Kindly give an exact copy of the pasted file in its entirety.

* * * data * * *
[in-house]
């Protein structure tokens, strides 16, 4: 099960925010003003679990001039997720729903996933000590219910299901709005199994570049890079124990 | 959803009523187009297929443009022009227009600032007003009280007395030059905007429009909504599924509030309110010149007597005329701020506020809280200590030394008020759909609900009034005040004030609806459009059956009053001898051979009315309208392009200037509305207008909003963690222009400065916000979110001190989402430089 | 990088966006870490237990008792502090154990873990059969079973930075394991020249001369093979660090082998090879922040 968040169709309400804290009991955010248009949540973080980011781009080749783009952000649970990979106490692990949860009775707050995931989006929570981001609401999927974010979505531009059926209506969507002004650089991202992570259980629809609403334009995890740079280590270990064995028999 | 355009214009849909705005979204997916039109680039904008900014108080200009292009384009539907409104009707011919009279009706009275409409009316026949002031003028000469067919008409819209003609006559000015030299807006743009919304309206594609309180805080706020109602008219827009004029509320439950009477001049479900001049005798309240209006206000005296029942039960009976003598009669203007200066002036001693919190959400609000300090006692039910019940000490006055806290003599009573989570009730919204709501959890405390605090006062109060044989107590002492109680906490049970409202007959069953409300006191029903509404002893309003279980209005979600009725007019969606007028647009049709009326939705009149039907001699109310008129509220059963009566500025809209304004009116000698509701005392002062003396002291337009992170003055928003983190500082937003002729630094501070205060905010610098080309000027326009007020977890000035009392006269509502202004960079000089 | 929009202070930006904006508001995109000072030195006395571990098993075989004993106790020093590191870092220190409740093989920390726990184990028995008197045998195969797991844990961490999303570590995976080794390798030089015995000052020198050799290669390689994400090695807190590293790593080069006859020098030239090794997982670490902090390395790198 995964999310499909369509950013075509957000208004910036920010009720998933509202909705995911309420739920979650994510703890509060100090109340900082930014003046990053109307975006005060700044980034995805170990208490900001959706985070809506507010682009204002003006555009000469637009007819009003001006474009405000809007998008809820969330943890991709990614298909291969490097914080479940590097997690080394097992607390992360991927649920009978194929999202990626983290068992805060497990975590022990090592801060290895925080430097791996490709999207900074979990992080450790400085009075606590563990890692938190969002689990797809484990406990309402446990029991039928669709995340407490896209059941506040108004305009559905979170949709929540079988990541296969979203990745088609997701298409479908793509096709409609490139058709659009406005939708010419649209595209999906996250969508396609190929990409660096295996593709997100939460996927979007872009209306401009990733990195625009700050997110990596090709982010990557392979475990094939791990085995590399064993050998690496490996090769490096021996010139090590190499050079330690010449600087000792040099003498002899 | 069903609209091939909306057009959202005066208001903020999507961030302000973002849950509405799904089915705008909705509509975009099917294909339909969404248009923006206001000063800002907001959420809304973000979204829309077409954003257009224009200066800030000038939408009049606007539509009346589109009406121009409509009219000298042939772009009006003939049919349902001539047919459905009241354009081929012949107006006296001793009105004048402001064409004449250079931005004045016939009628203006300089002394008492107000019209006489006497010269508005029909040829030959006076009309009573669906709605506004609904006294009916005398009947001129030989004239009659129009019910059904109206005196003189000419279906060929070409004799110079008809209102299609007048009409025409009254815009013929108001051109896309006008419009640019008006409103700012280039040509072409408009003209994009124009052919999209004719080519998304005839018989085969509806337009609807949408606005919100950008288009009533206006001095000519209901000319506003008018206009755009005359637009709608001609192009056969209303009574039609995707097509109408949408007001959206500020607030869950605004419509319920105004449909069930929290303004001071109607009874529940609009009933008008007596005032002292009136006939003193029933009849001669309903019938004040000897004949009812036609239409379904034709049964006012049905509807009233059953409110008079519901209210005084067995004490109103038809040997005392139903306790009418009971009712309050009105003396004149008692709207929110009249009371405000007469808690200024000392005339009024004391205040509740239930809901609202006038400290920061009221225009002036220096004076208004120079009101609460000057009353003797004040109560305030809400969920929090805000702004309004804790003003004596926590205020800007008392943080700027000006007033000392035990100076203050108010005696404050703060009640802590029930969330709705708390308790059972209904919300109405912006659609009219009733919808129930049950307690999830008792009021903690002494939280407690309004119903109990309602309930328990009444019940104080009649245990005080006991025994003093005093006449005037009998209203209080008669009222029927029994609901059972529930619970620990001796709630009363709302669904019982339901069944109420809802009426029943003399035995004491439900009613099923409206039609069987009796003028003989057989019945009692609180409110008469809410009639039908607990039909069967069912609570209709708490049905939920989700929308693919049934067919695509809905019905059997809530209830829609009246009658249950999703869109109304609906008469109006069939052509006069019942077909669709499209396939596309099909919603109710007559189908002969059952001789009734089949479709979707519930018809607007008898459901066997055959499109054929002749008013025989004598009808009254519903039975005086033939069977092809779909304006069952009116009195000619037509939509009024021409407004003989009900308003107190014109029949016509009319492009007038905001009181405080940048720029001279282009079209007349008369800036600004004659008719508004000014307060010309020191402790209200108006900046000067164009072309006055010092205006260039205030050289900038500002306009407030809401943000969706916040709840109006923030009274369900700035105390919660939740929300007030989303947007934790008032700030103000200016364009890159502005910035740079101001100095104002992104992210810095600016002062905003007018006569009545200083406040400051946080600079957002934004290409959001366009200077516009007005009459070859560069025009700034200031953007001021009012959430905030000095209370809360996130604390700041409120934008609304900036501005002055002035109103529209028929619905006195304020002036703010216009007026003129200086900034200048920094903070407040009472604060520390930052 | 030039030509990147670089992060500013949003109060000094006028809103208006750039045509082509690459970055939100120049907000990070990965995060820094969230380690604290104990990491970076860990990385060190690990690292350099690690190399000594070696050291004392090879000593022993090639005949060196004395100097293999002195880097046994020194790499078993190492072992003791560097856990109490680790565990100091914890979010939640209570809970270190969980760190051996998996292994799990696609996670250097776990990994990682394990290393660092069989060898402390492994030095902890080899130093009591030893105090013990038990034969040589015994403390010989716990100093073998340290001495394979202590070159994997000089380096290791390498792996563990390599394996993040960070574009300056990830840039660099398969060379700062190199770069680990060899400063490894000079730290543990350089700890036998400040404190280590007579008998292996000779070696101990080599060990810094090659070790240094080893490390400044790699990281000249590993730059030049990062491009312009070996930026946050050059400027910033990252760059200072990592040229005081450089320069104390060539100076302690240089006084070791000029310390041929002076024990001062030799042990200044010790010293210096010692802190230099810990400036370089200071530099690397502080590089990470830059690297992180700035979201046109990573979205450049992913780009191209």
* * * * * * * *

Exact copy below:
[in-house]
């Protein structure tokens, strides 16, 4: 099960925010003003679990001039997720729903996933000590219910299901709005199994570049890079124990 | 959803009523187009297929443009022009227009600032007003009280007395030059905007429009909504599924509030309110010149007597005329701020506020809280200590030394008020759909609900009034005040004030609806459009059956009053001898051979009315309208392009200037509305207008909003963690222009400065916000979110001190989402430089 | 990088966006870490237990008792502090154990873990059969079973930075394991020249001369093979660090082998090879922040 968040169709309400804290009991955010248009949540973080980011781009080749783009952000649970990979106490692990949860009775707050995931989006929570981001609401999927974010979505531009059926209506969507002004650089991202992570259980629809609403334009995890740079280590270990064995028999 | 355009214009849909705005979204997916039109680039904008900014108080200009292009384009539907409104009707011919009279009706009275409409009316026949002031003028000469067919008409819209003609006559000015030299807006743009919304309206594609309180805080706020109602008219827009004029509320439950009477001049479900001049005798309240209006206000005296029942039960009976003598009669203007200066002036001693919190959400609000300090006692039910019940000490006055806290003599009573989570009730919204709501959890405390605090006062109060044989107590002492109680906490049970409202007959069953409300006191029903509404002893309003279980209005979600009725007019969606007028647009049709009326939705009149039907001699109310008129509220059963009566500025809209304004009116000698509701005392002062003396002291337009992170003055928003983190500082937003002729630094501070205060905010610098080309000027326009007020977890000035009392006269509502202004960079000089 | 929009202070930006904006508001995109000072030195006395571990098993075989004993106790020093590191870092220190409740093989920390726990184990028995008197045998195969797991844990961490999303570590995976080794390798030089015995000052020198050799290669390689994400090695807190590293790593080069006859020098030239090794997982670490902090390395790198 995964999310499909369509950013075509957000208004910036920010009720998933509202909705995911309420739920979650994510703890509060100090109340900082930014003046990053109307975006005060700044980034995805170990208490900001959706985070809506507010682009204002003006555009000469637009007819009003001006474009405000809007998008809820969330943890991709990614298909291969490097914080479940590097997690080394097992607390992360991927649920009978194929999202990626983290068992805060497990975590022990090592801060290895925080430097791996490709999207900074979990992080450790400085009075606590563990890692938190969002689990797809484990406990309402446990029991039928669709995340407490896209059941506040108004305009559905979170949709929540079988990541296969979203990745088609997701298409479908793509096709409609490139058709659009406005939708010419649209595209999906996250969508396609190929990409660096295996593709997100939460996927979007872009209306401009990733990195625009700050997110990596090709982010990557392979475990094939791990085995590399064993050998690496490996090769490096021996010139090590190499050079330690010449600087000792040099003498002899 | 069903609209091939909306057009959202005066208001903020999507961030302000973002849950509405799904089915705008909705509509975009099917294909339909969404248009923006206001000063800002907001959420809304973000979204829309077409954003257009224009200066800030000038939408009049606007539509009346589109009406121009409509009219000298042939772009009006003939049919349902001539047919459905009241354009081929012949107006006296001793009105004048402001064409004449250079931005004045016939009628203006300089002394008492107000019209006489006497010269508005029909040829030959006076009309009573669906709605506004609904006294009916005398009947001129030989004239009659129009019910059904109206005196003189000419279906060929070409004799110079008809209102299609007048009409025409009254815009013929108001051109896309006008419009640019008006409103700012280039040509072409408009003209994009124009052919999209004719080519998304005839018989085969509806337009609807949408606005919100950008288009009533206006001095000519209901000319506003008018206009755009005359637009709608001609192009056969209303009574039609995707097509109408949408007001959206500020607030869950605004419509319920105004449909069930929290303004001071109607009874529940609009009933008008007596005032002292009136006939003193029933009849001669309903019938004040000897004949009812036609239409379904034709049964006012049905509807009233059953409110008079519901209210005084067995004490109103038809040997005392139903306790009418009971009712309050009105003396004149008692709207929110009249009371405000007469808690200024000392005339009024004391205040509740239930809901609202006038400290920061009221225009002036220096004076208004120079009101609460000057009353003797004040109560305030809400969920929090805000702004309004804790003003004596926590205020800007008392943080700027000006007033000392035990100076203050108010005696404050703060009640802590029930969330709705708390308790059972209904919300109405912006659609009219009733919808129930049950307690999830008792009021903690002494939280407690309004119903109990309602309930328990009444019940104080009649245990005080006991025994003093005093006449005037009998209203209080008669009222029927029994609901059972529930619970620990001796709630009363709302669904019982339901069944109420809802009426029943003399035995004491439900009613099923409206039609069987009796003028003989057989019945009692609180409110008469809410009639039908607990039909069967069912609570209709708490049905939920989700929308693919049934067919695509809905019905059997809530209830829609009246009658249950999703869109109304609906008469109006069939052509006069019942077909669709499209396939596309099909919603109710007559189908002969059952001789009734089949479709979707519930018809607007008898459901066997055959499109054929002749008013025989004598009808009254519903039975005086033939069977092809779909304006069952009116009195000619037509939509009024021409407004003989009900308003107190014109029949016509009319492009007038905001009181405080940048720029001279282009079209007349008369800036600004004659008719508004000014307060010309020191402790209200108006900046000067164009072309006055010092205006260039205030050289900038500002306009407030809401943000969706916040709840109006923030009274369900700035105390919660939740929300007030989303947007934790008032700030103000200016364009890159502005910035740079101001100095104002992104992210810095600016002062905003007018006569009545200083406040400051946080600079957002934004290409959001366009200077516009007005009459070859560069025009700034200031953007001021009012959430905030000095209370809360996130604390700041409120934008609304900036501005002055002035109103529209028929619905006195304020002036703010216009007026003129200086900034200048920094903070407040009472604060520390930052 | 030039030509990147670089992060500013949003109060000094006028809103208006750039045509082509690459970055939100120049907000990070990965995060820094969230380690604290104990990491970076860990990385060190690990690292350099690690190399000594070696050291004392090879000593022993090639005949060196004395100097293999002195880097046994020194790499078993190492072992003791560097856990109490680790565990100091914890979010939640209570809970270190969980760190051996998996292994799990696609996670250097776990990994990682394990290393660092069989060898402390492994030095902890080899130093009591030893105090013990038990034969040589015994403390010989716990100093073998340290001495394979202590070159994997000089380096290791390498792996563990390599394996993040960070574009300056990830840039660099398969060379700062190199770069680990060899400063490894000079730290543990350089700890036998400040404190280590007579008998292996000779070696101990080599060990810094090659070790240094080893490390400044790699990281000249590993730059030049990062491009312009070996930026946050050059400027910033990252760059200072990592040229005081450089320069104390060539100076302690240089006084070791000029310390041929002076024990001062030799042990200044010790010293210096010692802190230099810990400036370089200071530099690397502080590089990470830059690297992180700035979201046109990573979205450049992913780009191209």